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This month it's the Grünfeld Defence that comes to our attention once again.

Download PGN of April ’18 Daring Defences games

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Grünfeld 4.Bg5 Bg7 5.Bxf6 Bxf6 6.cxd5 c5 [D80]

In Lorparizangeneh, S - Darini, P Black punted the fashionable two pawn gambit with 6...c5:

Lorparizangeneh seemed well prepared and was able to maintain an extra pawn throughout the struggle. He nurtured his advantage, which he converted in the endgame. Exactly the scenario that those playing Black want to avoid!

Looking for an improvement, I've decided that instead of 11...e6, Black should opt for either 11...Na6 (as already played by some high-level players) or 11...a5, but, in the case of the latter, getting the timing right with ...a4 and ...a3 is the secret to obtaining enough counterplay.

Grünfeld 4.Qb3 [D81]

In Xi Yinglun - Gholami, A I'm not quite sure what to make of Black's novelty on move ten, 10...Nc6:

Was this an intended move order ploy, or just a slip of the memory? In any case, it worked well here as Black obtained a more than comfortable opening. As I can't see anything wrong with it, it could be that Gholami's 10...Nc6 is more palatable than the alternatives 10...Bb7 and 10...b4, neither of which quite equalize.

Later, the struggle gradually turned in White's favour who really should have won the rook endgame.

Grünfeld Exchange 5.Bd2 [D85]

A sneaky move order from Anton Korobov involving 4.Bd2 occurred in Korobov, A - Maghsoodloo, P although the game soon transposed to a more standard Exchange Variation with Bd2. Later, the plan of pushing the h-pawn is known in such positions, but Maghsoodloo's 12...h6 wasn't. Anyway, it was met in dramatic fashion with 13.h5 g5 14.Nxg5!:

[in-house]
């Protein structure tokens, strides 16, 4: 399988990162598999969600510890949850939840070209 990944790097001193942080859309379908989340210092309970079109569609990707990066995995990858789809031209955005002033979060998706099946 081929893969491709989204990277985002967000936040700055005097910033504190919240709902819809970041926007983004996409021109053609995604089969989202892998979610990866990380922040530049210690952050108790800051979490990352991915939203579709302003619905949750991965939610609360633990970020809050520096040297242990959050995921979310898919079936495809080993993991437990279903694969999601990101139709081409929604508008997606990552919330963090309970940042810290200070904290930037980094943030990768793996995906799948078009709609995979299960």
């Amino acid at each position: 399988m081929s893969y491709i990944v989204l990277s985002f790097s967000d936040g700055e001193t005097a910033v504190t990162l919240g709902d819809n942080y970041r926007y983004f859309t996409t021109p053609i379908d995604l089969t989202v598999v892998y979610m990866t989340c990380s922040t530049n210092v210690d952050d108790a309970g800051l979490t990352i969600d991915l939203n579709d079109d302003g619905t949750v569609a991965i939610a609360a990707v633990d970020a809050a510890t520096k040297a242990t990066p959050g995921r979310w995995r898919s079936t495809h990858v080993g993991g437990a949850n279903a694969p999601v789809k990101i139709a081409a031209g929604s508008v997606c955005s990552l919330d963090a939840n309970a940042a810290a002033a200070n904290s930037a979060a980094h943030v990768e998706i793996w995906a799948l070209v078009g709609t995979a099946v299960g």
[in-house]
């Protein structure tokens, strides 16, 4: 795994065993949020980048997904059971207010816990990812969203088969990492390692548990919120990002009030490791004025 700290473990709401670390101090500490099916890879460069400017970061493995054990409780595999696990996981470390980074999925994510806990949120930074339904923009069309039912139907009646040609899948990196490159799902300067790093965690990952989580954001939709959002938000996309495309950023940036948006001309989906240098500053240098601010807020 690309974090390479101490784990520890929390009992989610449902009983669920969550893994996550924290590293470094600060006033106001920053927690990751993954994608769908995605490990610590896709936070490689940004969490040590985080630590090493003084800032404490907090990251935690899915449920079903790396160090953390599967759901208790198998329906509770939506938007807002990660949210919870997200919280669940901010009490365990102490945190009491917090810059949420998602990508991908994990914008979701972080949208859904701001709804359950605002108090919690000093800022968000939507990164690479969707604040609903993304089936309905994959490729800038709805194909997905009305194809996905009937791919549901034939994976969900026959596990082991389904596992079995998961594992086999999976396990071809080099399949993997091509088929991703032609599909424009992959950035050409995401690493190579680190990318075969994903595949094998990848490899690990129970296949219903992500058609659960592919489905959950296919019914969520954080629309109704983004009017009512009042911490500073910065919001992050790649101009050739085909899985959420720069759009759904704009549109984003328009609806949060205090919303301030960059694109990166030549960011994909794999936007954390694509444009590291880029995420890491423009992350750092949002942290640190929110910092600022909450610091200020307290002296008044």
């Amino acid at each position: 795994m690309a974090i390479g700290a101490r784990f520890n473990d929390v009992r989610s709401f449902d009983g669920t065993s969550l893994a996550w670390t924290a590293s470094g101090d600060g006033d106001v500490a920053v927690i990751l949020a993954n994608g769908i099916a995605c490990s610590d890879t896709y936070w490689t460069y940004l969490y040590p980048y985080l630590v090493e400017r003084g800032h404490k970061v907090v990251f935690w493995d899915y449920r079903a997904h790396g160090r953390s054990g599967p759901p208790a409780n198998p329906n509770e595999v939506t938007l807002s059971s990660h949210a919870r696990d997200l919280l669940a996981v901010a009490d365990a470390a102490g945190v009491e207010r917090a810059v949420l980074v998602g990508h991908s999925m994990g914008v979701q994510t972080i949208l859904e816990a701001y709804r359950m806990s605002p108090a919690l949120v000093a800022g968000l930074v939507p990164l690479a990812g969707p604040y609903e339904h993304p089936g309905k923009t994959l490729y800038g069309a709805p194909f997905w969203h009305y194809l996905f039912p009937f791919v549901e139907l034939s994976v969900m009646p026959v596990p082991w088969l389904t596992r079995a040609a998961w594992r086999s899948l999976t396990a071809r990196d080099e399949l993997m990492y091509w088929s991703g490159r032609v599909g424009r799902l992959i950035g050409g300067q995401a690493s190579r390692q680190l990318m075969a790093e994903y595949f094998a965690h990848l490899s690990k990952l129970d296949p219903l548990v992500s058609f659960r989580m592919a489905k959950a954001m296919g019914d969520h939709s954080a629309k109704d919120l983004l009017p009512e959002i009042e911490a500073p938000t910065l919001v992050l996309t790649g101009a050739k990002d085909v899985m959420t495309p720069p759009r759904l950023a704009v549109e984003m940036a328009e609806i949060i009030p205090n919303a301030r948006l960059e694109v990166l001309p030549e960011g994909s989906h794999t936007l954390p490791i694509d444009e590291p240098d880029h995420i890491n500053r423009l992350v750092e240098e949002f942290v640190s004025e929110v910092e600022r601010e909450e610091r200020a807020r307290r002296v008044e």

A powerful blow that probably should have been met by 14...b5, when I don't think that Black is doing too badly. Instead, in the game, he was always clearly worse after 14...c5?!.

Grünfeld Exchange Nf3 & Be3, Adorjan's 9.Nd2 [D85]

White ventured the complex 9.Nd2 and obtained chances for the initiative in Bosiocic, Mari - Dubov, Danii:

However, he became over-optimistic and underestimated the danger to his own centrally-placed king. Instead of 12.e5 (ceding the d5-square too readily), I suggest that anyone interested in this line should investigate 12.h4, or 12.0-0 followed by f2-f4.

In the game, Dubov developed in a more harmonious way than his opponent, and then hit back with a piece sacrifice when White's position duly fell apart.

Grünfeld Exchange 7 Bc4, 10...Bg4 11.f3 Bd7 12.Rb1 Qc7 [D87]

Mindlin, A - Inarkiev, E illustrates a case of the stronger player keeping the tension and so creating a series of difficult decisions for the lesser opponent who eventually blundered. In a way, the choice of the opening nicely set-up this scenario:

White has a wide choice, but despite this fact, there isn't anything that is overly-worrisome for Black. The featured game then followed some recent e-mail encounters, but 17.f4 didn't work out too well, as it weakened White's centre. Instead 17.Bg5 and 17.d5 were preferred by some NOTB (not-over-the-board!?) players, who were in both cases able to retain a semblance of a pull, due to White retaining more space. In face-to-face encounters Black has, as a rule, been doing rather well with 10...Bg4 11.f3 Bd7.